The day Manny Pacquiao decides to retire from boxing, he will walk into the Hall of Fame with a spot next to the greats of all time. He's been one of the most important figures in the sport, especially in this era where only the biggest of stars gets any mainstream attention.
However, since we know Pac-Man isn't walking away right now, the emphasis on his rematch with Timothy Bradley is too great to put into words.
Pacquiao is at a crossroads right now, with no clear destination in sight. He's entering this bout coming off two losses, albeit one under very controversial circumstances, to Bradley and Juan Manuel Marquez and a dominant victory against a lackluster opponent (Brandon Rios).
After Marquez knocked Pac-Man into another dimension, The Destroyer had to get his swagger back, so you can justify the fight with Rios that way.
But getting back into the ring with the man who, justly or not, ended Pacquiao's seven-year undefeated streak and avenging the most devastating loss of his career could reignite the spark that was once so obvious when watching the 35-year-old step in the ring.
Pacquiao has been blogging his thoughts leading up to the fight for HBO Boxing, via the Los Angeles Times, seeming unconcerned about what happened in the original contest with Bradley and everything that's come since:
It never felt like a loss to me and no one treated me any differently. I was treated as the winner. I just moved forward and began training for my next fight, which was against Juan Manuel Márquez.
There is something different in this training camp. There are a lot of people who doubt I can fight the same way I fought when I knocked out Oscar De La Hoya, Ricky Hatton, Erik Morales and Marco Antonio Barrera.
That seems to dismiss Bradley as an opponent and champion, though Pacquiao later tries to make up for it by saying he needs to "outbox and outspeed" the champion to win this fight.
It's no secret that Pacquiao, in theory, won the first fight with Bradley. He landed 94 more punches (253-159) and 82 more power punches (190-108) over the course of 12 rounds.
Yet as much as Pac-Man can protest that he didn't take the sting of losing with him, and as much as the audience watching defended him following that performance, you could tell that something was different.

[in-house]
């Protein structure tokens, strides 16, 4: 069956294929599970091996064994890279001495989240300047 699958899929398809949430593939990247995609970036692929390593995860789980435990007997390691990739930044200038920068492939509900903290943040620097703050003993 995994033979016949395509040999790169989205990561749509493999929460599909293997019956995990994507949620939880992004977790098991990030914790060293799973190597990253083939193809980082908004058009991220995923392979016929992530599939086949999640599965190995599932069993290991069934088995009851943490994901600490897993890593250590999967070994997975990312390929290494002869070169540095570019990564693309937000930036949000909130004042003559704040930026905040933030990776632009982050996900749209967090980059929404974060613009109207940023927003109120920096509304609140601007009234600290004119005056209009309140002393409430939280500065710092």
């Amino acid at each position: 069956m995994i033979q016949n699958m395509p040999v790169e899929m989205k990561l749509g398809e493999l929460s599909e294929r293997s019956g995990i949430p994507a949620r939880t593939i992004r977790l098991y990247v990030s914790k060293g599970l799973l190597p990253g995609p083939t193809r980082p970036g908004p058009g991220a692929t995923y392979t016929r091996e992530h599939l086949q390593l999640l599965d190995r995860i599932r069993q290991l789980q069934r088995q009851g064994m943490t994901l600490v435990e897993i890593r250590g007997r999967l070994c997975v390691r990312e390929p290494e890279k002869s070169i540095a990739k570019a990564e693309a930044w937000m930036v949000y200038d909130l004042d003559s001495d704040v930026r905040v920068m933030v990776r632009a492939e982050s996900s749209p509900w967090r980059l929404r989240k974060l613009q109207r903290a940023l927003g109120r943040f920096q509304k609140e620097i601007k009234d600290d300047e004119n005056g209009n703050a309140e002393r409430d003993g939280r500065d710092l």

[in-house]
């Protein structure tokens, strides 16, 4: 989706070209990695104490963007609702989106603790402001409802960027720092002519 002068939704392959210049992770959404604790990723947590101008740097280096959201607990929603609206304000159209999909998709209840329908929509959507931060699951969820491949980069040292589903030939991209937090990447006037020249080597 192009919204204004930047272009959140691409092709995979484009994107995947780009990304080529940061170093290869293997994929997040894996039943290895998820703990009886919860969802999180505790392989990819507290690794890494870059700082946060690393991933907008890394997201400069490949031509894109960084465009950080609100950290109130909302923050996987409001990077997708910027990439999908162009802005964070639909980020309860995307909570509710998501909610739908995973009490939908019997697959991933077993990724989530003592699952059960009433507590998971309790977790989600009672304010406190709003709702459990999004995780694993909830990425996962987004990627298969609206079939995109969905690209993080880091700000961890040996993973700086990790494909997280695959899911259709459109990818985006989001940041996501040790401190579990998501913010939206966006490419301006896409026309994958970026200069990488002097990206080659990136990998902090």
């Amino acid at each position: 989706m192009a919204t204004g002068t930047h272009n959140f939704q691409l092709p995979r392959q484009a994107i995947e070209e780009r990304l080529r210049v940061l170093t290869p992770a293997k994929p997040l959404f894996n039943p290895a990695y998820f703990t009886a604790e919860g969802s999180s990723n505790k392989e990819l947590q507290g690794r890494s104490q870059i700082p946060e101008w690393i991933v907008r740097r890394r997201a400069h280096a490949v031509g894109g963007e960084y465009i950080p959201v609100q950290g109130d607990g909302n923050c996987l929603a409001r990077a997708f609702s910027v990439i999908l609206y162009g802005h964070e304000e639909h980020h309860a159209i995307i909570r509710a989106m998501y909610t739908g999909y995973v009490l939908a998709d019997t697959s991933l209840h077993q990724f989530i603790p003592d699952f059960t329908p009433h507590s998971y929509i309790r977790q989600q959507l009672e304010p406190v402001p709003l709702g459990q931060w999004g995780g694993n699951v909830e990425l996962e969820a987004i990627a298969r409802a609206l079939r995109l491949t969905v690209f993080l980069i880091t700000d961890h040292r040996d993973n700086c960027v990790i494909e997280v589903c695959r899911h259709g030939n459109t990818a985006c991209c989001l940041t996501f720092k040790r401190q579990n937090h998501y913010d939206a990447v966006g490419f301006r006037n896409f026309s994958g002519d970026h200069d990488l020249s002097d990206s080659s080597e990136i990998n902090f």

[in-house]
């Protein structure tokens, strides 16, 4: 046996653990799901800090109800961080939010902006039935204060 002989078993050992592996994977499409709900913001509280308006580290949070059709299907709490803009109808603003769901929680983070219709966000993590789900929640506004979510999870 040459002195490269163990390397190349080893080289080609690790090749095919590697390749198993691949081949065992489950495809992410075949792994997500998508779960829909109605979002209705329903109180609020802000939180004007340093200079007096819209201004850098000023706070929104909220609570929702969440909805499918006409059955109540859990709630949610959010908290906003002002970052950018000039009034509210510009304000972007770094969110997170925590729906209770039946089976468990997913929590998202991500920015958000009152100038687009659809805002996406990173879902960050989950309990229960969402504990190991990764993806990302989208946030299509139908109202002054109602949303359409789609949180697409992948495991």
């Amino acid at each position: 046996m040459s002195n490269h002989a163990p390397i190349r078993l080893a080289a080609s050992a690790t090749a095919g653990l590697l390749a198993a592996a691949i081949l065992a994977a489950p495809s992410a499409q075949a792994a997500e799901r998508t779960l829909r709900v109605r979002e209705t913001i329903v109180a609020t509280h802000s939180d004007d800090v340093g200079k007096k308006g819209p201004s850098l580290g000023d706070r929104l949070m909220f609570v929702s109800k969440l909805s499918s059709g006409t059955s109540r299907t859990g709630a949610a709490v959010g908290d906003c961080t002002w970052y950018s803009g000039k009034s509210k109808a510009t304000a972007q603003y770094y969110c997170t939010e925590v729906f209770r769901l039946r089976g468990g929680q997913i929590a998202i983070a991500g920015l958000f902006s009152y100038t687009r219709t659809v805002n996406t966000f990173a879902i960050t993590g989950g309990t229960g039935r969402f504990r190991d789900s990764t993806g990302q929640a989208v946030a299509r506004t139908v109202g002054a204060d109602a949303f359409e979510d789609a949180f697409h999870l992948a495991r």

Even though Pacquiao did look good before getting dropped by Marquez, having Dinamita on the ropes in the fifth and sixth rounds, he was more tentative than usual in the early rounds, seemingly fighting his own neuroses before deciding whether or not to engage.
Revenge and avenging a loss are two things that get talked about a lot in sports, though most of the time it is just to hype an event. For Pacquiao, especially in this fight with Bradley, it's as applicable as it's ever been.
There's a sector of the boxing population, like Doug Fischer of Ring Magazine, who don't think that Pacquiao is in the elite class of fighters anymore:
The soon-to-be 35-year-old veteran moved well against Rios. He put his punches together well from the fifth round on. However, the speed and intensity he had against Marquez just last December was not there.
And even though he was able to hit Rios at will down the stretch of the fight, he never appeared to step on the gas and pursue the stoppage.
Going up against an undefeated fighter like Bradley, who is currently ranked as the No. 2 welterweight in the world behind Floyd Mayweather, is the spark Pacquiao needs to get his boxing career back on track.
A victory, especially a knockout, would alleviate any fears that Pacquiao has lost a step or is too busy pursuing outside ventures that it's taken a toll on his boxing career. He's got the ability to be one of the best fighters, now it's all on him to show the desire is still there.
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